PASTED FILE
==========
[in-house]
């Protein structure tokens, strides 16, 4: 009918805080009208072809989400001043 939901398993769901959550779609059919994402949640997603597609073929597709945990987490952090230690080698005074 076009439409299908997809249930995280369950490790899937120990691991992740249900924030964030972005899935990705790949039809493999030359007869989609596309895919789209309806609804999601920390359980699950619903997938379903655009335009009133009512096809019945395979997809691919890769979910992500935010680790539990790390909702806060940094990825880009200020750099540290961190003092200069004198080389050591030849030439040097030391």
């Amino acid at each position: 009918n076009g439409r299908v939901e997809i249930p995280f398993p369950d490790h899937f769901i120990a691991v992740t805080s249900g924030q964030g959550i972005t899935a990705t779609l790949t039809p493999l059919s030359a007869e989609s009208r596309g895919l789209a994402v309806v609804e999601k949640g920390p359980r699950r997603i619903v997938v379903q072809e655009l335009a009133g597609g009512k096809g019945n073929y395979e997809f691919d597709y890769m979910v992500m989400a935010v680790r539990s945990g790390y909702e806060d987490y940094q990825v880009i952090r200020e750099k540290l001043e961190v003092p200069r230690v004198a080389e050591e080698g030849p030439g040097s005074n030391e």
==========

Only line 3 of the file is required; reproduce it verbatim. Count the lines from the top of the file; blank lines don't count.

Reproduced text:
């Amino acid at each position: 009918n076009g439409r299908v939901e997809i249930p995280f398993p369950d490790h899937f769901i120990a691991v992740t805080s249900g924030q964030g959550i972005t899935a990705t779609l790949t039809p493999l059919s030359a007869e989609s009208r596309g895919l789209a994402v309806v609804e999601k949640g920390p359980r699950r997603i619903v997938v379903q072809e655009l335009a009133g597609g009512k096809g019945n073929y395979e997809f691919d597709y890769m979910v992500m989400a935010v680790r539990s945990g790390y909702e806060d987490y940094q990825v880009i952090r200020e750099k540290l001043e961190v003092p200069r230690v004198a080389e050591e080698g030849p030439g040097s005074n030391e």